While June brings Alice Cooper’s song, “School’s Out” to mind, many children are looking forward to more play, fun, movement, and laughter.
June also brings with it the dreaded report card. How did your child do this year?
Is your child struggling with reading, writing or math? Maybe your child’s teacher has mentioned that they are not meeting grade-level expectations in their class. Academic difficulties can happen for many reasons and can lead to a child feeling anxious, frustrated, or different from their classmates.
The good news is that some strategies and supports can be put in place no matter your child’s age. What strategies or interventions will help your child? First, it’s important to understand what their strengths are and where they may need more support. That’s where a psychoeducational (or “psych-ed”) assessment can help to diagnose a learning disability or Attention Deficit-Hyperactivity Disorder (ADHD).
What is a psychoeducational assessment?
A psych-ed assessment is a standardized assessment of a person’s intellectual abilities and academic skills.
Standardized means that a person’s results are compared to others their age to determine if they are below, at, or above the expected or average range. A typical psych ed assessment involves measuring how a person reasons for different information, how quickly they process information, and their reading, writing, and math skills.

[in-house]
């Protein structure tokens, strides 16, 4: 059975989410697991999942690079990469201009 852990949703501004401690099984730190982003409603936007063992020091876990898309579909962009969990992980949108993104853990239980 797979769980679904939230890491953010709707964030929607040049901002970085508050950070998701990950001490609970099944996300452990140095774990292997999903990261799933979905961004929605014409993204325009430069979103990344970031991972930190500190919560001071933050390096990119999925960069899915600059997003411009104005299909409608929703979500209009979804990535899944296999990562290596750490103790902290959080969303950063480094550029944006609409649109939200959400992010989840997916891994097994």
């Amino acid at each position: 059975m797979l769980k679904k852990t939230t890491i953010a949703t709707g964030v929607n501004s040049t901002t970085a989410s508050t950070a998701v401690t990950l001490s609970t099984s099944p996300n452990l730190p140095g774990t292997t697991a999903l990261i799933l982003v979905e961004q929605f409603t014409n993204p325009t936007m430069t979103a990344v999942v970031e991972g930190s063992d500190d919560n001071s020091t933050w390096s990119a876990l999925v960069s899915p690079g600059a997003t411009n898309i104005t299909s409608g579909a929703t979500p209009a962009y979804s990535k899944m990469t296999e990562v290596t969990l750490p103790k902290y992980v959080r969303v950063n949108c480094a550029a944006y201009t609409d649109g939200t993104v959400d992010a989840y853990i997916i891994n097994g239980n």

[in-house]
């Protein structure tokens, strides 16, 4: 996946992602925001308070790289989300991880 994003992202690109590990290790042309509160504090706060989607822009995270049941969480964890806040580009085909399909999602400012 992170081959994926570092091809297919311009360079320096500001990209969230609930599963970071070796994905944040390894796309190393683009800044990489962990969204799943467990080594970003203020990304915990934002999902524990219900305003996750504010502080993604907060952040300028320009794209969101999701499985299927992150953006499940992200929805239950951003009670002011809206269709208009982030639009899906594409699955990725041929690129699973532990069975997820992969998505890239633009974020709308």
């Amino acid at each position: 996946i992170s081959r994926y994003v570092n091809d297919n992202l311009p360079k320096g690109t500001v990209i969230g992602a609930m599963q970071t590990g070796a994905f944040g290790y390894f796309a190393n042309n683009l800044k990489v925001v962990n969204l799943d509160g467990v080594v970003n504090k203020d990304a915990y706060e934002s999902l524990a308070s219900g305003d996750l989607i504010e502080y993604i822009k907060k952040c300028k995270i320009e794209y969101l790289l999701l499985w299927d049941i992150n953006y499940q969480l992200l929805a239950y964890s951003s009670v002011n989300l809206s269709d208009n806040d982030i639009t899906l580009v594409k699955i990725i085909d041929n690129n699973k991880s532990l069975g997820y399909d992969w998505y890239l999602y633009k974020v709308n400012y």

A psych-ed also assesses a person’s oral language, executive functioning, social-emotional functioning, and memory abilities. Depending on the area or areas of concern, the psychologist will create a plan for the assessment. An assessment may involve testing just a few areas listed above (academics and intellect) or may involve a more comprehensive assessment (memory, executive functioning, social-emotional, intellect, and academics).
Understanding where your child’s strengths and weaknesses are will enable one of our registered psychologists to make recommendations for academic support and accommodations that will help your child to do their best in school.
Assessments are very useful for students of all ages from elementary through post-secondary.
We recognize how important these assessments are to gaining a better understanding of strengths and needs. Results can also allow access to essential strategies, accommodations, and services. Financial support may be available for those who qualify (qualifications are based on family household income over the past tax year).
Interested in getting started?